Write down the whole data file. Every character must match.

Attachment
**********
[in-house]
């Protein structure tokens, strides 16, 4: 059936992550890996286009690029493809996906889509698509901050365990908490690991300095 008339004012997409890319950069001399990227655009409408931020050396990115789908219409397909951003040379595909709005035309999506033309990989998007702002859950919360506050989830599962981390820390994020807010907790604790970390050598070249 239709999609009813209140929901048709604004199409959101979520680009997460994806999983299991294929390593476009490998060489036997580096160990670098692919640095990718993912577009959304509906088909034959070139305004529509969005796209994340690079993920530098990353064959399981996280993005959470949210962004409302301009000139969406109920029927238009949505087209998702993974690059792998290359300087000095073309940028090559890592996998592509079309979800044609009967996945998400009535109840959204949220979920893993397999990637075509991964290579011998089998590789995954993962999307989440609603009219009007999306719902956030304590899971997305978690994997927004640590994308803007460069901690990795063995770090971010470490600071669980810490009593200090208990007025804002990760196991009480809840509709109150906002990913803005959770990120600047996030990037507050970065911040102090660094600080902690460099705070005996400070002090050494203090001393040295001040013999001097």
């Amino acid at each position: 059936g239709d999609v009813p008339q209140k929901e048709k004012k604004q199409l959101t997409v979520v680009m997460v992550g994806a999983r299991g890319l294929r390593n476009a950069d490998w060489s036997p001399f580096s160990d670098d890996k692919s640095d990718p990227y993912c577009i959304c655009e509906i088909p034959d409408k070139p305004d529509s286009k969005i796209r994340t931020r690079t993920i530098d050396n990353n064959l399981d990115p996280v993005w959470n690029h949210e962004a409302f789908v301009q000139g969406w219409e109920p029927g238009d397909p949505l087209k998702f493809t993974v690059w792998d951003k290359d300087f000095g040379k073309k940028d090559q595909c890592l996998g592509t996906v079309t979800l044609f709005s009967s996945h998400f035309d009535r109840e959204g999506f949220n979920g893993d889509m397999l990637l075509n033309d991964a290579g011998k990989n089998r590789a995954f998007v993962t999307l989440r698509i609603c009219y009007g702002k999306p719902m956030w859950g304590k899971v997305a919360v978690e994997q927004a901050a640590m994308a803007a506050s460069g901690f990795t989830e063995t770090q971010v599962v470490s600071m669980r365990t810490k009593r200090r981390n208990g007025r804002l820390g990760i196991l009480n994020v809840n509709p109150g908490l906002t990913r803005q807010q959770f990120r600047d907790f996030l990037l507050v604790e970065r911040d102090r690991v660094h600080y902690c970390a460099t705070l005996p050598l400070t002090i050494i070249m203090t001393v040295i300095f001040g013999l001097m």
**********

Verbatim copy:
[in-house]
């Protein structure tokens, strides 16, 4: 059936992550890996286009690029493809996906889509698509901050365990908490690991300095 008339004012997409890319950069001399990227655009409408931020050396990115789908219409397909951003040379595909709005035309999506033309990989998007702002859950919360506050989830599962981390820390994020807010907790604790970390050598070249 239709999609009813209140929901048709604004199409959101979520680009997460994806999983299991294929390593476009490998060489036997580096160990670098692919640095990718993912577009959304509906088909034959070139305004529509969005796209994340690079993920530098990353064959399981996280993005959470949210962004409302301009000139969406109920029927238009949505087209998702993974690059792998290359300087000095073309940028090559890592996998592509079309979800044609009967996945998400009535109840959204949220979920893993397999990637075509991964290579011998089998590789995954993962999307989440609603009219009007999306719902956030304590899971997305978690994997927004640590994308803007460069901690990795063995770090971010470490600071669980810490009593200090208990007025804002990760196991009480809840509709109150906002990913803005959770990120600047996030990037507050970065911040102090660094600080902690460099705070005996400070002090050494203090001393040295001040013999001097």
């Amino acid at each position: 059936g239709d999609v009813p008339q209140k929901e048709k004012k604004q199409l959101t997409v979520v680009m997460v992550g994806a999983r299991g890319l294929r390593n476009a950069d490998w060489s036997p001399f580096s160990d670098d890996k692919s640095d990718p990227y993912c577009i959304c655009e509906i088909p034959d409408k070139p305004d529509s286009k969005i796209r994340t931020r690079t993920i530098d050396n990353n064959l399981d990115p996280v993005w959470n690029h949210e962004a409302f789908v301009q000139g969406w219409e109920p029927g238009d397909p949505l087209k998702f493809t993974v690059w792998d951003k290359d300087f000095g040379k073309k940028d090559q595909c890592l996998g592509t996906v079309t979800l044609f709005s009967s996945h998400f035309d009535r109840e959204g999506f949220n979920g893993d889509m397999l990637l075509n033309d991964a290579g011998k990989n089998r590789a995954f998007v993962t999307l989440r698509i609603c009219y009007g702002k999306p719902m956030w859950g304590k899971v997305a919360v978690e994997q927004a901050a640590m994308a803007a506050s460069g901690f990795t989830e063995t770090q971010v599962v470490s600071m669980r365990t810490k009593r200090r981390n208990g007025r804002l820390g990760i196991l009480n994020v809840n509709p109150g908490l906002t990913r803005q807010q959770f990120r600047d907790f996030l990037l507050v604790e970065r911040d102090r690991v660094h600080y902690c970390a460099t705070l005996p050598l400070t002090i050494i070249m203090t001393v040295i300095f001040g013999l001097m």